We are proud each year to be part of the National Polka Festival.  We have a float or a marching unit of gymnasts in the parade each year as well as polka bands at the activity center.  We also annually participate in Heritage Day at the State Fair of Texas in Dallas.  The unit's first participation in this event was in 1936 in the Cotton Bowl.  The unit also performed in the Czech Sesquicentennial program in the Cotton Bowl in 1986.  Other memorable performances include pre-game and half-time performances at Texas Stadium in Irving.

As testimony to the brotherhood of our organization, we have enjoyed a close association with other Czech organizations.  Many of these have shared our homes with us.  These included Lodge Volná Čechie, SPJST 135 WFLA Texas Libbie Lodge 402, RVOS Lodge 135, and the Ennis Ladies Sewing Circle.

In 1989 Sokol Ennis was honored by the Gymnastic Association of the State of Texas for its "Service to Youth".  Further recognition was given for 80 years of continuous gymnastic training and for being the oldest such organization in the state.

Ennis is currently the seat of the Southern District of the American Sokol Organization.  We will continue to play a role in the preservation of the Sokol Idea and our Czech culture as we practice fellowship of men and women who pursue a program of gymnastics and physical education for its development of good health, sound moral values, and to live in harmony for mankind.  With the philosophy of "Physical perfection should go hand in hand with a noble mind", Sokol Ennis will continue to carry on the work of its forefathers.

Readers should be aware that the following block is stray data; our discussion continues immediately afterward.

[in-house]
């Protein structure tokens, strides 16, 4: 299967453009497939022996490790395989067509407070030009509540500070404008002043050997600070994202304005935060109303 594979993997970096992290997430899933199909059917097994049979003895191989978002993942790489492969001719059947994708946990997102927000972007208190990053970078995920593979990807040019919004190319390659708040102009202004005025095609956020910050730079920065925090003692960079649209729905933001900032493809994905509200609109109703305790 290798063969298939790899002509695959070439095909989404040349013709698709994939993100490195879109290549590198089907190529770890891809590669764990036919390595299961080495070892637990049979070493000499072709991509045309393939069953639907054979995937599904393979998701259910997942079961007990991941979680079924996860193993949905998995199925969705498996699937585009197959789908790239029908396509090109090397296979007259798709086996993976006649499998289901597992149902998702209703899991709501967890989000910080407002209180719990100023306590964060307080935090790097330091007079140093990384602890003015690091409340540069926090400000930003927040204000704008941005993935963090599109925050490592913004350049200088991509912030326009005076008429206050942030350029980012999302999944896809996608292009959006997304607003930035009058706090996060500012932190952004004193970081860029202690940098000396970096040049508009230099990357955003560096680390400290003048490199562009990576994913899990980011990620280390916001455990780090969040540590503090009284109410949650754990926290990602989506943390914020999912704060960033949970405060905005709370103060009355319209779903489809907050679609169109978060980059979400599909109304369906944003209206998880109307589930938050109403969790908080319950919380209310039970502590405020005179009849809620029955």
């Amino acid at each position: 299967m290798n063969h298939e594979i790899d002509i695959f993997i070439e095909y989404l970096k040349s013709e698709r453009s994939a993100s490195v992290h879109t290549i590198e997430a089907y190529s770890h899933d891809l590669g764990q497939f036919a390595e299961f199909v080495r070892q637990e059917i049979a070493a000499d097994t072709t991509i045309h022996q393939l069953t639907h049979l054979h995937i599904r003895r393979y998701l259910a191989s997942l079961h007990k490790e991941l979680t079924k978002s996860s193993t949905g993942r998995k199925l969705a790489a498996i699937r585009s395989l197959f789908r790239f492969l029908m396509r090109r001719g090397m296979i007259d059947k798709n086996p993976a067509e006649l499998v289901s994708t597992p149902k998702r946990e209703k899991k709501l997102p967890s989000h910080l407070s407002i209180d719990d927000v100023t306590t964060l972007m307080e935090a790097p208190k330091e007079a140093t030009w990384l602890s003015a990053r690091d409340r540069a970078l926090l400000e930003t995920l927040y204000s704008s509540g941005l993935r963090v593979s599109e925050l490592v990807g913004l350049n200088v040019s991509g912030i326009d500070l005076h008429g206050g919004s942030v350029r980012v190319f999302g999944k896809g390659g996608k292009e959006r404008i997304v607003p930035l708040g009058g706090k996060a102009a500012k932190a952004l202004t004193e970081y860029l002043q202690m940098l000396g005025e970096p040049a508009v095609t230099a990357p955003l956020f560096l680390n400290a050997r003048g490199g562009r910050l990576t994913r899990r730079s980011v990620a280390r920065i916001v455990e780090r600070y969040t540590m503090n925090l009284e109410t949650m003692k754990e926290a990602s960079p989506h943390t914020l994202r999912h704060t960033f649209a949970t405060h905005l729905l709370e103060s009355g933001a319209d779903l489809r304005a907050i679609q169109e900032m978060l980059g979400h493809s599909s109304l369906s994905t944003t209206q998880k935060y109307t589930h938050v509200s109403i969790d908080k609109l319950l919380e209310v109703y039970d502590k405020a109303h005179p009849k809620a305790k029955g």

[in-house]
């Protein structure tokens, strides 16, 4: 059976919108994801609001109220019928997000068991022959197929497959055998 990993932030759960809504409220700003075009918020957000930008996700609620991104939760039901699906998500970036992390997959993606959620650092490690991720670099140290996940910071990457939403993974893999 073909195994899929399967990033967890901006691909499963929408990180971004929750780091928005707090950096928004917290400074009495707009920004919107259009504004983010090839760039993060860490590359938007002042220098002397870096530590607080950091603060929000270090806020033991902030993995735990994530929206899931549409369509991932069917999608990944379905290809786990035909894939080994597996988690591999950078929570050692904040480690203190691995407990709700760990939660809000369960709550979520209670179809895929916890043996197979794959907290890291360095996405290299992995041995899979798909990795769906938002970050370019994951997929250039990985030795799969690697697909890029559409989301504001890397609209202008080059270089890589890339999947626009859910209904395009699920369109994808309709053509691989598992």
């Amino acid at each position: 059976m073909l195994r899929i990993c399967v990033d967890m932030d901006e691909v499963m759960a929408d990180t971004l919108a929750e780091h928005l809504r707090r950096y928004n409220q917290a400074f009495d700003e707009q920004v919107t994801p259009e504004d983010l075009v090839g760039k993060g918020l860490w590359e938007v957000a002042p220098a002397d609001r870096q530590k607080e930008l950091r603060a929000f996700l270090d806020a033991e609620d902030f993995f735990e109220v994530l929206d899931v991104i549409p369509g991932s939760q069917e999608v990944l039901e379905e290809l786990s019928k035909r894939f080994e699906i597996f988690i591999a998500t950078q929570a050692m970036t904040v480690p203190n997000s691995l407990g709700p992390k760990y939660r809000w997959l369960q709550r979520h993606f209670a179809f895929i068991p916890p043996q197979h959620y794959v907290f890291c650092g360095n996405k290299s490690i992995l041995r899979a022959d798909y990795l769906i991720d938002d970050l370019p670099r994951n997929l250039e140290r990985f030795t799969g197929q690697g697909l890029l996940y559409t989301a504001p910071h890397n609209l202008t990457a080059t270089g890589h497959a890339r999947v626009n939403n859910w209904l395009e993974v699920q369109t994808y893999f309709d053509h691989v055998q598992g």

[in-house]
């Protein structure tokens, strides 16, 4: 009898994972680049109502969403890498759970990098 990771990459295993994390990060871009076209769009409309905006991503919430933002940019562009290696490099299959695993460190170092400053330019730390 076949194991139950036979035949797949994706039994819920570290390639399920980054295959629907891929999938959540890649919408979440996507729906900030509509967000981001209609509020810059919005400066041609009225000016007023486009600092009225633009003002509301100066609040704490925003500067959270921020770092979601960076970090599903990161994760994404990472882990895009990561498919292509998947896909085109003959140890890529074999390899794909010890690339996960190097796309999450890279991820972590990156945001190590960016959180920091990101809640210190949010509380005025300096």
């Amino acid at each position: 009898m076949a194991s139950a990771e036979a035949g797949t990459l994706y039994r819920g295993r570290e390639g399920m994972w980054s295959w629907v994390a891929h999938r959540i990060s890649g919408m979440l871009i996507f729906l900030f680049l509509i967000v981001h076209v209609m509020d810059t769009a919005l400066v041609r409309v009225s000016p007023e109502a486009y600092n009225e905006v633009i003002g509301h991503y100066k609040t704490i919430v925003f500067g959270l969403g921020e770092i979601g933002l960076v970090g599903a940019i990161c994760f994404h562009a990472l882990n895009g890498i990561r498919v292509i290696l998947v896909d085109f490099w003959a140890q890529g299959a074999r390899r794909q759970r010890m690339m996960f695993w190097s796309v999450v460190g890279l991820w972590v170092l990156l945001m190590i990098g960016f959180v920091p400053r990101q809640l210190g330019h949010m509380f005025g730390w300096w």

Presidents of Sokol Ennis

ALOIS JURCIK (1908-1910) Bro. Jurcik was the father of our unit. He and the 24 other charter members laid the cornerstone of our future. 

FRANK TOUPAL (1911-1914) Bro. Toupal also served as District President during the years when the seat of the District was in Ennis.

JOSEPH BUNATA (1915-1918; 1920-1924) Bro. Bunata came to Ennis from the Chicago, IL area to continue his work in Sokol. 

FRANK PETR, SR (1918-1919) Bro. Petr  was a charter member of our unit.

FRANK MOUCKA (1920) Bro. Moucka was also a leader of the Sokol Band for many years.

JERRY ZAZVORKA (1925-1945) Bro. Zazvorka served our unit for 20 years during the heart of the depression.

FRANK LAZNOVSKY (1946-1952) Bro. Laznovsky devoted many years to Sokol work.

BOB ZAZVORKA (1950) Bro. Zazvorka was a member for 50+ years.  He served as president briefly for a few months, in addtion to other offices.